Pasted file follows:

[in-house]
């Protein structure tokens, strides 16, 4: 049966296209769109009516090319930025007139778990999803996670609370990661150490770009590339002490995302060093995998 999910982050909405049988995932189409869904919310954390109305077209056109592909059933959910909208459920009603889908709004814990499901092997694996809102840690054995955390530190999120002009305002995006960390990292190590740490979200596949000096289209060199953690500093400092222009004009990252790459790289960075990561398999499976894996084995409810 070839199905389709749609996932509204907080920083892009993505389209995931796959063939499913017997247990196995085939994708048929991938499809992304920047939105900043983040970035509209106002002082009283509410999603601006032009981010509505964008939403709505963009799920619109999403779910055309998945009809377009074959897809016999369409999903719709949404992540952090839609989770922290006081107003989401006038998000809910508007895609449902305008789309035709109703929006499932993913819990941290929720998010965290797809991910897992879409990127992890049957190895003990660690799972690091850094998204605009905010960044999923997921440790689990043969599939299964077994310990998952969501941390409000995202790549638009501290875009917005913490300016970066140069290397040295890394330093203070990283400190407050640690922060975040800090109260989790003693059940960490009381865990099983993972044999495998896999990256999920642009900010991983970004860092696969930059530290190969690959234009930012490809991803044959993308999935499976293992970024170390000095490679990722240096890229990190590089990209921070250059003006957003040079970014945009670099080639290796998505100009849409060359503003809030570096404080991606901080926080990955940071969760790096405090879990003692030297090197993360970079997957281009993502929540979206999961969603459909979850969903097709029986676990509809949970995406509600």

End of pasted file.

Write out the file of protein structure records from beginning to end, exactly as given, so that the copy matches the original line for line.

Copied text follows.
[in-house]
């Protein structure tokens, strides 16, 4: 049966296209769109009516090319930025007139778990999803996670609370990661150490770009590339002490995302060093995998 999910982050909405049988995932189409869904919310954390109305077209056109592909059933959910909208459920009603889908709004814990499901092997694996809102840690054995955390530190999120002009305002995006960390990292190590740490979200596949000096289209060199953690500093400092222009004009990252790459790289960075990561398999499976894996084995409810 070839199905389709749609996932509204907080920083892009993505389209995931796959063939499913017997247990196995085939994708048929991938499809992304920047939105900043983040970035509209106002002082009283509410999603601006032009981010509505964008939403709505963009799920619109999403779910055309998945009809377009074959897809016999369409999903719709949404992540952090839609989770922290006081107003989401006038998000809910508007895609449902305008789309035709109703929006499932993913819990941290929720998010965290797809991910897992879409990127992890049957190895003990660690799972690091850094998204605009905010960044999923997921440790689990043969599939299964077994310990998952969501941390409000995202790549638009501290875009917005913490300016970066140069290397040295890394330093203070990283400190407050640690922060975040800090109260989790003693059940960490009381865990099983993972044999495998896999990256999920642009900010991983970004860092696969930059530290190969690959234009930012490809991803044959993308999935499976293992970024170390000095490679990722240096890229990190590089990209921070250059003006957003040079970014945009670099080639290796998505100009849409060359503003809030570096404080991606901080926080990955940071969760790096405090879990003692030297090197993360970079997957281009993502929540979206999961969603459909979850969903097709029986676990509809949970995406509600």